Many of them turned to the Oaks, a gated community with custom mega-homes in Calabasas, situated just inside the southwestern corner of the San Fernando Valley. The Estates at the Oaks is the development’s inner sanctum, accessible only through a second guarded gate. Here, 1950s-style privacy can be had, with the comfort of knowing dinner at Mr. Chow is just 20 minutes away.

Here be dragons

According to Compass data, median home prices were up 3.4 percent year-over-year in the second quarter. Redfin’s data on median price per square foot showed a year-over-year increase of 14.6 percent.

With all the star power came the outsiders, and drama. For example, Compass, whose most recent fundraising round last August gave it a $1 billion-plus valuation, poached not only Fridman, but also top producers like Dana Olmes and Jeff Biebuyck, who represented “Dances with Wolves” producer James Wilson in the record-setting $14.9 million sale of his Calabasas compound.

Within weeks of Compass’ strike on Ewing, another 25 agents left Ewing’s office for Wish Sotheby’s. Ernie Wish insists he “didn’t try to poach any of [Ewing’s] agents.”

“It was them coming to me after Ewing & Associates was out,” he added. “Because of our past relationships, 25 of them have joined me. It’s really that simple.”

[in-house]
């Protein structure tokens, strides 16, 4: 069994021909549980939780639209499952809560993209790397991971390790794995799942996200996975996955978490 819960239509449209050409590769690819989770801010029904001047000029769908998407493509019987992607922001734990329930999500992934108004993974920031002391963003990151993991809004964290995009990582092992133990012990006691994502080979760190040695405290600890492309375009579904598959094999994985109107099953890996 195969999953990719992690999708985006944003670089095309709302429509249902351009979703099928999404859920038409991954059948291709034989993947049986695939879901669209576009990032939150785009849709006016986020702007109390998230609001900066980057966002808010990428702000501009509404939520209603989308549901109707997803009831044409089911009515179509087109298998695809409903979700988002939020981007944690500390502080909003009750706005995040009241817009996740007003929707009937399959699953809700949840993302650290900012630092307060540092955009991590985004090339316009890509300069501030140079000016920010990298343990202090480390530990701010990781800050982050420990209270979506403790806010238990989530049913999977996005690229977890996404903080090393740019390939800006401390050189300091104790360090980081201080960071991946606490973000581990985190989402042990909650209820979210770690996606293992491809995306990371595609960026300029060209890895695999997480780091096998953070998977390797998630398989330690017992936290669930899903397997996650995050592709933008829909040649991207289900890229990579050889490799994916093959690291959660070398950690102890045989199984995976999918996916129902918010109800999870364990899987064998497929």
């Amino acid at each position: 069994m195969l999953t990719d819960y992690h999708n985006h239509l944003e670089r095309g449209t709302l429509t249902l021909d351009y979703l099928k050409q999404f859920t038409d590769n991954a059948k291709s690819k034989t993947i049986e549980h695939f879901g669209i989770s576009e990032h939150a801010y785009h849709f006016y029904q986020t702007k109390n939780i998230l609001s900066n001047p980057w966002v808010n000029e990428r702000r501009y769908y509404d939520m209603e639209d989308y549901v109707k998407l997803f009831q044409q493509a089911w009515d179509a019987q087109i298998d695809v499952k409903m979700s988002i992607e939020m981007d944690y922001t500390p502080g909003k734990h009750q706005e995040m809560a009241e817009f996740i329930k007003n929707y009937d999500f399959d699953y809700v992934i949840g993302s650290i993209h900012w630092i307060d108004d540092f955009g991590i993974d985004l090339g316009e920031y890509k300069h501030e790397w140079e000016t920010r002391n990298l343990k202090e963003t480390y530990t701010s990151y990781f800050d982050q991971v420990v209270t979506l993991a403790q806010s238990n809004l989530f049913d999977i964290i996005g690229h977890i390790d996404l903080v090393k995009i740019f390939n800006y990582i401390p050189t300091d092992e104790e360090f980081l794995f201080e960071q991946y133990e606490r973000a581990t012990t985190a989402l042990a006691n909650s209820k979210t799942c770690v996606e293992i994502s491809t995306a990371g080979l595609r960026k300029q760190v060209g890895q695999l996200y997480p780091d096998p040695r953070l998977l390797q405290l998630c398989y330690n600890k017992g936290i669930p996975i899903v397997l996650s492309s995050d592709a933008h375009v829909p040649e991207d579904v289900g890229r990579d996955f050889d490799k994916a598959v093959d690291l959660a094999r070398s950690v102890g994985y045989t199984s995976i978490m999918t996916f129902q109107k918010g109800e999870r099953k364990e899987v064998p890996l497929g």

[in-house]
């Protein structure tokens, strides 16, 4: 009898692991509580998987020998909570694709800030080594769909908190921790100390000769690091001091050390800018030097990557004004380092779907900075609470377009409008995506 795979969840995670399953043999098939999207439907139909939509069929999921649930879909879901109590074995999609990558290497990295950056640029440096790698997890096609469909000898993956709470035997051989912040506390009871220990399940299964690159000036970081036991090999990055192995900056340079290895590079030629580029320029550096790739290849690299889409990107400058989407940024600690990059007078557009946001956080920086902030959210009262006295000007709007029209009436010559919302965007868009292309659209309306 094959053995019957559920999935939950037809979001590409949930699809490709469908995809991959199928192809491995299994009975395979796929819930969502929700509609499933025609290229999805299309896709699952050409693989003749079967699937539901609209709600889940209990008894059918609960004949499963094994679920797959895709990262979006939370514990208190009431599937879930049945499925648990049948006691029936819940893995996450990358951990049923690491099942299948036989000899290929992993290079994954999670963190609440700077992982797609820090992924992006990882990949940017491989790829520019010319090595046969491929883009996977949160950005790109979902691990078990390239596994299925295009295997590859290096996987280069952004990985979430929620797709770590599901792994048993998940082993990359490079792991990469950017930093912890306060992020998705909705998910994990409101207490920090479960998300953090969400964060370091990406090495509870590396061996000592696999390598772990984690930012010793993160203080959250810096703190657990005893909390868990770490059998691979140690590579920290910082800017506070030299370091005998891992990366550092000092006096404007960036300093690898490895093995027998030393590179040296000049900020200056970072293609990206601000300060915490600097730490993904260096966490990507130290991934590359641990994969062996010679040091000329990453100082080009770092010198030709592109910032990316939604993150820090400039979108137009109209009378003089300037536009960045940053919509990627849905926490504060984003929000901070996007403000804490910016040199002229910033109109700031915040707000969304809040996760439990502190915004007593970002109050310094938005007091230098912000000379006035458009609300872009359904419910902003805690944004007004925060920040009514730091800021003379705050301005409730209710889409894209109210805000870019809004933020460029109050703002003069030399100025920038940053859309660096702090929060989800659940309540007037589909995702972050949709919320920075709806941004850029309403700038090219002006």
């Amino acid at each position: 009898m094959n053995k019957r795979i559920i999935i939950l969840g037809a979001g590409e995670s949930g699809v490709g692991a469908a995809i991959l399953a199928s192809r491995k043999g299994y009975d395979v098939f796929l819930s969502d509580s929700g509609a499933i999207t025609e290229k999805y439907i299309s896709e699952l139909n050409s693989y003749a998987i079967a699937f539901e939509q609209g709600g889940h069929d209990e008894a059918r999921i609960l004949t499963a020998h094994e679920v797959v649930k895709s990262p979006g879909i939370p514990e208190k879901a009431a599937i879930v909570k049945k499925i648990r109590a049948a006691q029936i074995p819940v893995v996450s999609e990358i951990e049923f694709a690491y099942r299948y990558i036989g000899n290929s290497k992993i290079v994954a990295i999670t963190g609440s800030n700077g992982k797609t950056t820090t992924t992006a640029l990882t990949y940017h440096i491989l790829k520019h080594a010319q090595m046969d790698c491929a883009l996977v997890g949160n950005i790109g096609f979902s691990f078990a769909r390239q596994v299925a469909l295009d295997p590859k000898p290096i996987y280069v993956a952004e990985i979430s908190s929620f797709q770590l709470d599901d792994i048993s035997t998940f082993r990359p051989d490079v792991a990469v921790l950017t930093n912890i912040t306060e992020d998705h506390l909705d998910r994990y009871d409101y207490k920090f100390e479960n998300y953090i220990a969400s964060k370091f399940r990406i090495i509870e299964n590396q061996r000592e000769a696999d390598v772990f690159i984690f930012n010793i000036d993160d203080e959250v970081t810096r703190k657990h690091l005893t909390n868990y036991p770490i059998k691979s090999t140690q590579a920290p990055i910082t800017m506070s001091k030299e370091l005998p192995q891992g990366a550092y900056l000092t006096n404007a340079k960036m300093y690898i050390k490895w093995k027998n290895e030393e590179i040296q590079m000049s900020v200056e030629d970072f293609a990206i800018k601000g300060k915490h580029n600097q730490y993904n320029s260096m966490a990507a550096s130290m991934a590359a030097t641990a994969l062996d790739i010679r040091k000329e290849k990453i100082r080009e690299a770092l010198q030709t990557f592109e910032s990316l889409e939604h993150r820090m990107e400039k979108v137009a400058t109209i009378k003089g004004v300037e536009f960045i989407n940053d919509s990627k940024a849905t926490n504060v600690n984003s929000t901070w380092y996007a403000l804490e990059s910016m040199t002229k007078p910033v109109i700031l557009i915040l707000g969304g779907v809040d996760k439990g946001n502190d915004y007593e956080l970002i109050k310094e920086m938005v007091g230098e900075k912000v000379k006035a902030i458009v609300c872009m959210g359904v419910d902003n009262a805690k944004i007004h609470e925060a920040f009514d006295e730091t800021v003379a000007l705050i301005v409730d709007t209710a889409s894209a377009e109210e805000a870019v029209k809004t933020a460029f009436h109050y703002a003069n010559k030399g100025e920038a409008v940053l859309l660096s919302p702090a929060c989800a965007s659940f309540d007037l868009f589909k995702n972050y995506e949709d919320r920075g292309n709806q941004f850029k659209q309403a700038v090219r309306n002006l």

Then, John Aaroe Group picked up Ewing’s old office, and The Agency moved to 23622 Calabasas Road across from The Commons, an open-air retail and entertainment complex, to secure a foothold in the area.

Wish, whose office has 39 Calabasas listings, has a lot of catching up to do. Compass has 117 listings in the city, including a $15 million, 7,500-square-foot property at 24900 Paseo del Rancho. The Agency, meanwhile, has 245 Calabasas listings, according to its website.

“Compass has attracted the top agents in this area, causing other offices to close, and sending newcomers scrambling to find their place,” said Kofi Nartey, who oversees Compass’ sports and entertainment division.

But brokerages would do well to enter the market with their eyes open. According to Nartey, luxury pads in the $5 million-plus range – possibly overpriced in only the way celebrity homes can bear — will be sitting on the market much longer. Most homes in Calabasas sell in an average of 58 days, according to Redfin, compared to 31 days in Los Angeles.

There have been 163 total home purchases in Calabasas in the first half of 2017, according to Mintz, which means that this year is likely to surpass 2016, which saw a total of 189 homes sold. However, this doesn’t mean that sales volume will keep climbing.

And with a growing number of players here, expect brokers to have greater leverage to negotiate commission splits and financial packages. That would eat into firms’ profitability, and put pressure on them to justify their investment in the area.

“Newer companies usually have to give away better deals to recruit agents from established companies,” said Nourmand, who has offices in Beverly Hills, Brentwood and Hollywood. “So their margins are going to be slim.”